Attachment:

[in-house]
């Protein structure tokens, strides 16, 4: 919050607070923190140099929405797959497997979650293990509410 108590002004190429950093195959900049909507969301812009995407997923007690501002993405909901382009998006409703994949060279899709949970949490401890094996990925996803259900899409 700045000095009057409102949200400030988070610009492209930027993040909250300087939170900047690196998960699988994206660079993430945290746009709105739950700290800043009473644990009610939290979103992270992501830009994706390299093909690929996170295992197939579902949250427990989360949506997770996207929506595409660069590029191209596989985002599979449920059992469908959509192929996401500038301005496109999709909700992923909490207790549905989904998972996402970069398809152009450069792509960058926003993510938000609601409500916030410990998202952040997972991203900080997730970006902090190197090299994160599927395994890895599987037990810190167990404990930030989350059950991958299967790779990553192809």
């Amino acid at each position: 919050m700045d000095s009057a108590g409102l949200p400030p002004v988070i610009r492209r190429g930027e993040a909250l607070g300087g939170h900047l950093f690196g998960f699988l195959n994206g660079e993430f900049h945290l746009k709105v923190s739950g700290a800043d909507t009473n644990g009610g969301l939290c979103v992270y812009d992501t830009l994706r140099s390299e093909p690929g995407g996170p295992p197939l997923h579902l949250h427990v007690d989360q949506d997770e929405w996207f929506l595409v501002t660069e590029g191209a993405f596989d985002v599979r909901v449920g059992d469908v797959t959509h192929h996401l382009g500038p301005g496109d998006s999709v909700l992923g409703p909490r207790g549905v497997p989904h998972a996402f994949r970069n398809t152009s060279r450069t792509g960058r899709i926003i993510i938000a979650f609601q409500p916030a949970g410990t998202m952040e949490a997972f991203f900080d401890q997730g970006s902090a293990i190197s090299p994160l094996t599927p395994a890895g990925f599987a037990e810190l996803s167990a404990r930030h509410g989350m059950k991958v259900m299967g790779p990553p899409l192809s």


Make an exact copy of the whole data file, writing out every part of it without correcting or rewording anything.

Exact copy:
[in-house]
């Protein structure tokens, strides 16, 4: 919050607070923190140099929405797959497997979650293990509410 108590002004190429950093195959900049909507969301812009995407997923007690501002993405909901382009998006409703994949060279899709949970949490401890094996990925996803259900899409 700045000095009057409102949200400030988070610009492209930027993040909250300087939170900047690196998960699988994206660079993430945290746009709105739950700290800043009473644990009610939290979103992270992501830009994706390299093909690929996170295992197939579902949250427990989360949506997770996207929506595409660069590029191209596989985002599979449920059992469908959509192929996401500038301005496109999709909700992923909490207790549905989904998972996402970069398809152009450069792509960058926003993510938000609601409500916030410990998202952040997972991203900080997730970006902090190197090299994160599927395994890895599987037990810190167990404990930030989350059950991958299967790779990553192809």
């Amino acid at each position: 919050m700045d000095s009057a108590g409102l949200p400030p002004v988070i610009r492209r190429g930027e993040a909250l607070g300087g939170h900047l950093f690196g998960f699988l195959n994206g660079e993430f900049h945290l746009k709105v923190s739950g700290a800043d909507t009473n644990g009610g969301l939290c979103v992270y812009d992501t830009l994706r140099s390299e093909p690929g995407g996170p295992p197939l997923h579902l949250h427990v007690d989360q949506d997770e929405w996207f929506l595409v501002t660069e590029g191209a993405f596989d985002v599979r909901v449920g059992d469908v797959t959509h192929h996401l382009g500038p301005g496109d998006s999709v909700l992923g409703p909490r207790g549905v497997p989904h998972a996402f994949r970069n398809t152009s060279r450069t792509g960058r899709i926003i993510i938000a979650f609601q409500p916030a949970g410990t998202m952040e949490a997972f991203f900080d401890q997730g970006s902090a293990i190197s090299p994160l094996t599927p395994a890895g990925f599987a037990e810190l996803s167990a404990r930030h509410g989350m059950k991958v259900m299967g790779p990553p899409l192809s």